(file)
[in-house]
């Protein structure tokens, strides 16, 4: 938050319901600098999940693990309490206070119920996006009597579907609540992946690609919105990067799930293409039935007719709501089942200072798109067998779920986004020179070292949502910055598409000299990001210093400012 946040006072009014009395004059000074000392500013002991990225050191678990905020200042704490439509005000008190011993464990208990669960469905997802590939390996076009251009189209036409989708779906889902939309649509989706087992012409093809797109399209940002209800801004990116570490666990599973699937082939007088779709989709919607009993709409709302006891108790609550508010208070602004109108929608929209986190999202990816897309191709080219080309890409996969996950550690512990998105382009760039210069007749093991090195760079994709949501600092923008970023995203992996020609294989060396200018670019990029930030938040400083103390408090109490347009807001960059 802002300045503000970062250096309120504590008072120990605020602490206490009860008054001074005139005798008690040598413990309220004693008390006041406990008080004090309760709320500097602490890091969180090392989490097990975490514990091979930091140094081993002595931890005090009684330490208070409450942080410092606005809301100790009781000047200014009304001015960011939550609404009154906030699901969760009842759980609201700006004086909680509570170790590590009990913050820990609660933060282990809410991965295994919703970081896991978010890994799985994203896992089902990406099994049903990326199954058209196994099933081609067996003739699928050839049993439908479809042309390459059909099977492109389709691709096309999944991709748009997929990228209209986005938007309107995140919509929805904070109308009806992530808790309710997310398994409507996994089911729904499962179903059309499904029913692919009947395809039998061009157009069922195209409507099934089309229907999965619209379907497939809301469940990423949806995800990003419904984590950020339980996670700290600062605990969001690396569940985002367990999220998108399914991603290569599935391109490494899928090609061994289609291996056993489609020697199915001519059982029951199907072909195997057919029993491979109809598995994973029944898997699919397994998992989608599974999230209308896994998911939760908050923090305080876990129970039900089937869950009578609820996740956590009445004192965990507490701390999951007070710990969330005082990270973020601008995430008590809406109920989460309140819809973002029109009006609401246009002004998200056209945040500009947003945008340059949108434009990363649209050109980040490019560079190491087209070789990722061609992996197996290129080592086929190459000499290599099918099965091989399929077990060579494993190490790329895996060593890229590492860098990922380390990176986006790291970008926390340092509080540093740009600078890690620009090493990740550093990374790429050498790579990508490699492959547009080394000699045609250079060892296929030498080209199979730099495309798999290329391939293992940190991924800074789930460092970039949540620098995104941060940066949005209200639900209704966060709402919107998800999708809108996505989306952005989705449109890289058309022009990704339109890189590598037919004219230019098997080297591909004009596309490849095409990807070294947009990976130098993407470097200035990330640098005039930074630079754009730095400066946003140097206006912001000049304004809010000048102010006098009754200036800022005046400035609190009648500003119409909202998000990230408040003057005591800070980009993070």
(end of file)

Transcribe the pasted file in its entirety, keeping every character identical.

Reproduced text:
[in-house]
């Protein structure tokens, strides 16, 4: 938050319901600098999940693990309490206070119920996006009597579907609540992946690609919105990067799930293409039935007719709501089942200072798109067998779920986004020179070292949502910055598409000299990001210093400012 946040006072009014009395004059000074000392500013002991990225050191678990905020200042704490439509005000008190011993464990208990669960469905997802590939390996076009251009189209036409989708779906889902939309649509989706087992012409093809797109399209940002209800801004990116570490666990599973699937082939007088779709989709919607009993709409709302006891108790609550508010208070602004109108929608929209986190999202990816897309191709080219080309890409996969996950550690512990998105382009760039210069007749093991090195760079994709949501600092923008970023995203992996020609294989060396200018670019990029930030938040400083103390408090109490347009807001960059 802002300045503000970062250096309120504590008072120990605020602490206490009860008054001074005139005798008690040598413990309220004693008390006041406990008080004090309760709320500097602490890091969180090392989490097990975490514990091979930091140094081993002595931890005090009684330490208070409450942080410092606005809301100790009781000047200014009304001015960011939550609404009154906030699901969760009842759980609201700006004086909680509570170790590590009990913050820990609660933060282990809410991965295994919703970081896991978010890994799985994203896992089902990406099994049903990326199954058209196994099933081609067996003739699928050839049993439908479809042309390459059909099977492109389709691709096309999944991709748009997929990228209209986005938007309107995140919509929805904070109308009806992530808790309710997310398994409507996994089911729904499962179903059309499904029913692919009947395809039998061009157009069922195209409507099934089309229907999965619209379907497939809301469940990423949806995800990003419904984590950020339980996670700290600062605990969001690396569940985002367990999220998108399914991603290569599935391109490494899928090609061994289609291996056993489609020697199915001519059982029951199907072909195997057919029993491979109809598995994973029944898997699919397994998992989608599974999230209308896994998911939760908050923090305080876990129970039900089937869950009578609820996740956590009445004192965990507490701390999951007070710990969330005082990270973020601008995430008590809406109920989460309140819809973002029109009006609401246009002004998200056209945040500009947003945008340059949108434009990363649209050109980040490019560079190491087209070789990722061609992996197996290129080592086929190459000499290599099918099965091989399929077990060579494993190490790329895996060593890229590492860098990922380390990176986006790291970008926390340092509080540093740009600078890690620009090493990740550093990374790429050498790579990508490699492959547009080394000699045609250079060892296929030498080209199979730099495309798999290329391939293992940190991924800074789930460092970039949540620098995104941060940066949005209200639900209704966060709402919107998800999708809108996505989306952005989705449109890289058309022009990704339109890189590598037919004219230019098997080297591909004009596309490849095409990807070294947009990976130098993407470097200035990330640098005039930074630079754009730095400066946003140097206006912001000049304004809010000048102010006098009754200036800022005046400035609190009648500003119409909202998000990230408040003057005591800070980009993070």